“Not that long ago, anyone suggesting that Apple might some day be as large as — or even larger than — Microsoft would have been laughed out of the room,” Mathew Ingram reports for The Globe and Mail.
Ingram reports, “In 2004, Apple had somewhere around 2 percent of the computer market, and annual revenue of slightly more than $8-billion (U.S.). Its stock market value was roughly equal to its sales, at about $9-billion or so. Microsoft, by comparison, had revenue of $37-billion, almost five times larger than Apple’s, and a market value 30 times higher, at about $275-billion.”
“The past few years have shown, however, that the best company — and by far the best investment — has been Apple. Its shares have climbed more than 700 per cent to the $83 level, and its sales have soared 150 per cent to about $21-billion. Microsoft’s sales are now only twice as large (although its stock market value is still substantially larger),” Ingram reports. “A financial blog called 10Layers.com caused a stir recently by suggesting that if current trends continue, Apple could actually surpass Microsoft in terms of sales within the next five years, hitting the $65-billion revenue mark (according to one forecast) in 2010 or 2011.”
Ingram reports, “So is it possible that Apple’s sales will eclipse Microsoft’s by 2010? It’s not as outlandish as it sounds. In order to do so, Apple would have to grow by 25 to 30 per cent a year, which is not unheard of (of course, it’s also possible that Microsoft’s revenue could decline over that period). However, the list of $20-billion companies that can grow at 30 per cent or more — and do so every year for five years — is so short as to be almost non-existent.”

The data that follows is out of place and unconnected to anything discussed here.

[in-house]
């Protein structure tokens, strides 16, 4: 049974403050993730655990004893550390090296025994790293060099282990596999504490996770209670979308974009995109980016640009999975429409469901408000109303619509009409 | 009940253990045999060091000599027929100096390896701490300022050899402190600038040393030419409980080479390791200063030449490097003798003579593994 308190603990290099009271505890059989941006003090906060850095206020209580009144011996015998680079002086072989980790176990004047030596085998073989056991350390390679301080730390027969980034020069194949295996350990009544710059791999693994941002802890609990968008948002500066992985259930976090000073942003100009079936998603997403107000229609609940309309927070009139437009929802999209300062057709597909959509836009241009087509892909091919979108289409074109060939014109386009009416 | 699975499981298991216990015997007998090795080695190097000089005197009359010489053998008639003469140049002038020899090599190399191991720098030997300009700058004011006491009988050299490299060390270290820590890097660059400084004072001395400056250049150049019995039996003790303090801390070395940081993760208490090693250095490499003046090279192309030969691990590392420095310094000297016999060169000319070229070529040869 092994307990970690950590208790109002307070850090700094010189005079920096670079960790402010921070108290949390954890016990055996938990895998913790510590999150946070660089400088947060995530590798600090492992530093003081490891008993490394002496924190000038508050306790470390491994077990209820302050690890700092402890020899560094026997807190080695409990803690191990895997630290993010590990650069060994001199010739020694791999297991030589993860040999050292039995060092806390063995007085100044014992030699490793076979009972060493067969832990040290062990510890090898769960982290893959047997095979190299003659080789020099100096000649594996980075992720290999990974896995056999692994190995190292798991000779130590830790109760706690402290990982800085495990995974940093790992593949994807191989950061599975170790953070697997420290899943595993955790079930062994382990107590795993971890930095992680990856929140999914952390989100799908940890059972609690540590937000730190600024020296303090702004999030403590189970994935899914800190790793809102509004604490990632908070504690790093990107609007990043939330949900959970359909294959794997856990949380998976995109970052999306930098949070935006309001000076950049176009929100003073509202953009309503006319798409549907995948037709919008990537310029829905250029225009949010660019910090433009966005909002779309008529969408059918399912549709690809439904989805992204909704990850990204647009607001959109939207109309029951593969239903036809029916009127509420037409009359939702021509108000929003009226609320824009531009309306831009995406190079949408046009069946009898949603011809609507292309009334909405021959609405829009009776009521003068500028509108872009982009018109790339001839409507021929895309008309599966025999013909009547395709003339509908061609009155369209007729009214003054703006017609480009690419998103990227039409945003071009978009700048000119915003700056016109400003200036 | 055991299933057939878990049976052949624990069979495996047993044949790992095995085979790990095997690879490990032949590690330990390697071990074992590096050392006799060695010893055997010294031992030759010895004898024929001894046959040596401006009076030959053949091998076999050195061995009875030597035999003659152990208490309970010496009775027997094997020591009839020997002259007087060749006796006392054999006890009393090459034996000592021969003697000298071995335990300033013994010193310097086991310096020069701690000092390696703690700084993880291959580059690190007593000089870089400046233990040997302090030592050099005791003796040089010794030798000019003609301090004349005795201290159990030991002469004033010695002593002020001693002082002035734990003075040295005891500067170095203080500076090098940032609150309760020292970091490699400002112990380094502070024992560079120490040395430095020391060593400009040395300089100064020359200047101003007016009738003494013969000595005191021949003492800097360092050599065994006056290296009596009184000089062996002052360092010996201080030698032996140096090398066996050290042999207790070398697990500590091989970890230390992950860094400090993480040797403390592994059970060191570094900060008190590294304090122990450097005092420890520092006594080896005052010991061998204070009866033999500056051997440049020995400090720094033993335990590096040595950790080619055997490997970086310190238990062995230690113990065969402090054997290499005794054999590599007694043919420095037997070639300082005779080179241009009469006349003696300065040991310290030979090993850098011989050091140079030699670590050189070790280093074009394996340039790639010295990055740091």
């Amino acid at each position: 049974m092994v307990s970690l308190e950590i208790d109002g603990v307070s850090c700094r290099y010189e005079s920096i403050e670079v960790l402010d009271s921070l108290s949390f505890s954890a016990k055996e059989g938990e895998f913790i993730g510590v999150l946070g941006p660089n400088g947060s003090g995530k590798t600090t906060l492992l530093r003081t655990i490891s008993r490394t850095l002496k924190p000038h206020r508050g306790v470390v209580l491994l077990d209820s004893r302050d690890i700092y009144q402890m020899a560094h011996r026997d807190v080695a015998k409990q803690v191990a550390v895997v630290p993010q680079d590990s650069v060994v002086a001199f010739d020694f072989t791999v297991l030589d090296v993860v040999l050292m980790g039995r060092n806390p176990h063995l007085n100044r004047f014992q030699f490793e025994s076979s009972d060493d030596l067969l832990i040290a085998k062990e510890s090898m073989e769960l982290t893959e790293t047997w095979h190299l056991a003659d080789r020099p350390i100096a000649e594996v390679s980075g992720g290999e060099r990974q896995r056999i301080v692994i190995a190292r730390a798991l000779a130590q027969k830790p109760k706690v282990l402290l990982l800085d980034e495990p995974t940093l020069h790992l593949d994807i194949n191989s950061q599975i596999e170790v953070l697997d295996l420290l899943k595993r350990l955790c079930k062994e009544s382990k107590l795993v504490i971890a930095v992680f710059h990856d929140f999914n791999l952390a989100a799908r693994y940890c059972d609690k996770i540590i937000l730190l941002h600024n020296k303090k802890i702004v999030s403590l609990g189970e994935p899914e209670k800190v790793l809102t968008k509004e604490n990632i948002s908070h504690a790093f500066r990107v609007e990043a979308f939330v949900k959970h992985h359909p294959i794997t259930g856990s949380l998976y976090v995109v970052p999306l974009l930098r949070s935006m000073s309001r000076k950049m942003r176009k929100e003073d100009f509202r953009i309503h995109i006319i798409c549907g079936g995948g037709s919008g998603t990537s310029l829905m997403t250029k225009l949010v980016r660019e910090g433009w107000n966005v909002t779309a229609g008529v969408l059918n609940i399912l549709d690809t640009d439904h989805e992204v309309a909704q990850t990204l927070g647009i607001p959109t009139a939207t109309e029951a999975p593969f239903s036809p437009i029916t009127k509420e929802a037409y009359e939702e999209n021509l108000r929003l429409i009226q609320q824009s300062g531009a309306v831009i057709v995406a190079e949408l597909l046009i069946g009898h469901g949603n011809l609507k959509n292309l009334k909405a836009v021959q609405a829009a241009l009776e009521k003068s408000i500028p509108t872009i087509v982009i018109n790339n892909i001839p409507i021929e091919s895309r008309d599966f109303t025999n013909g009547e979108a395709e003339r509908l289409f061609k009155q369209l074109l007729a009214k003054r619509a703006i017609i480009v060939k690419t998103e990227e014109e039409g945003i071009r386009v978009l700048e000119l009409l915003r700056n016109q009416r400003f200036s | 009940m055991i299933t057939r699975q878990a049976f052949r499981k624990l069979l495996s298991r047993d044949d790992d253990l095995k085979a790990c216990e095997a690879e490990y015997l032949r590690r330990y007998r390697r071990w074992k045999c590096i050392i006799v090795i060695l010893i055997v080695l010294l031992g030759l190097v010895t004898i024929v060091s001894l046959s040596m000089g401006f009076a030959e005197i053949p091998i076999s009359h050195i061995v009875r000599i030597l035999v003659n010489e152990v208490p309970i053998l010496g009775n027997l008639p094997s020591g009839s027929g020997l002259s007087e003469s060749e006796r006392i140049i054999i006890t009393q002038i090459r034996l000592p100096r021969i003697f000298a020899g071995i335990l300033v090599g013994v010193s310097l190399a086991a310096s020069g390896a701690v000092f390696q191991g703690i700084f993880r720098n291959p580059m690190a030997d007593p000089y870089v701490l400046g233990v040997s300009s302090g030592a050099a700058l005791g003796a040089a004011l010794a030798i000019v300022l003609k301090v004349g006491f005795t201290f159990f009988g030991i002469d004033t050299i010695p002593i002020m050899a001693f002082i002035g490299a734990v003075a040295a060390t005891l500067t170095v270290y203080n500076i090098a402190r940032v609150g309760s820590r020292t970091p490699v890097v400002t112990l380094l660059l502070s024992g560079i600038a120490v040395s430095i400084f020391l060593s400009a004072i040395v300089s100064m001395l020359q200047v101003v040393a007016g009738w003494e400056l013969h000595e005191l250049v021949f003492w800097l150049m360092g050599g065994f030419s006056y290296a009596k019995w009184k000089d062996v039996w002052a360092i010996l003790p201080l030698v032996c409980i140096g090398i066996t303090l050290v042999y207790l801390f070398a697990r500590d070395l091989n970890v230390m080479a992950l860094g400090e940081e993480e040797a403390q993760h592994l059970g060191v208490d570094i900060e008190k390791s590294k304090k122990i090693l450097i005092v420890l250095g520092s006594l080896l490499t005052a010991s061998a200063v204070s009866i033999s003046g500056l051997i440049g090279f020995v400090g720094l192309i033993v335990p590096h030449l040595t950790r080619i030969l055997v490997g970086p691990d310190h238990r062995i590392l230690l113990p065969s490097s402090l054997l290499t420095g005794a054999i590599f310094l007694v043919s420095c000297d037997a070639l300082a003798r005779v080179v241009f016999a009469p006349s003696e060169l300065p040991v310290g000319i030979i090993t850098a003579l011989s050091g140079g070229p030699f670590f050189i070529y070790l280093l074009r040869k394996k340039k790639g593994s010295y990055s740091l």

MacDailyNews Take: The reason the list is so short is because other companies don’t have iPhones due to launch, multi-touch widescreen iPods (rumor, for now, wink, wink), a personal computer business growing at three times the industry rate and taking share from Microsoft Windows, Mac OS X – the world’s most advanced operating system with an even more advanced version (Leopard) coming very soon, an online media store that dominates the market, a CEO like Steve Jobs, a growing and very profitable network of higly-trafficked retail stores, etc. Many seem to vastly underestimate the Mac. Those who do are in for a huge surprise.
Ingram continues, “Microsoft’s sales may only be twice Apple’s now, but its market value is about four times as high — close to $300-billion versus $72-billion. The main reason for that is that Microsoft’s profit is much higher. In 2006, it was more than six times that of Apple’s.”
MacDailyNews Note: Actual current market values: Microsoft – $288.7 billion, Apple – $73.5 billion.
“A great example of the disparity between sales and market value is to compare Wal-Mart and Microsoft: At about $380-billion, the retailer’s sales are 10 times higher than the software company’s, and yet Wal-Mart’s market value is substantially lower than Microsoft’s, at only $200-billion,” Ingram reports. “Market value aside, however, there is no doubt that Apple currently seems to have all the momentum — in a corporate sense, at least — while Microsoft has increasingly little.”
Full article here.
Apple larger than Microsoft by 2010? – January 29, 2007
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Gartner: Apple’s U.S. Mac shipments up 30.6% year over year – January 18, 2007
Net Applications: Apple’s Mac market share continues rise, now at 5.39%, up 31% year-over-year – December 01, 2006
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Analyst: Apple has ‘real shot at dramatically expanding Macintosh market share’ – October 31, 2006
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IDC: Apple Mac attained 5.8% of U.S. market share in Q3 06 – October 18, 2006
Gartner: Apple Mac grabbed 6.1% of U.S. market share in Q3 06 – October 18, 2006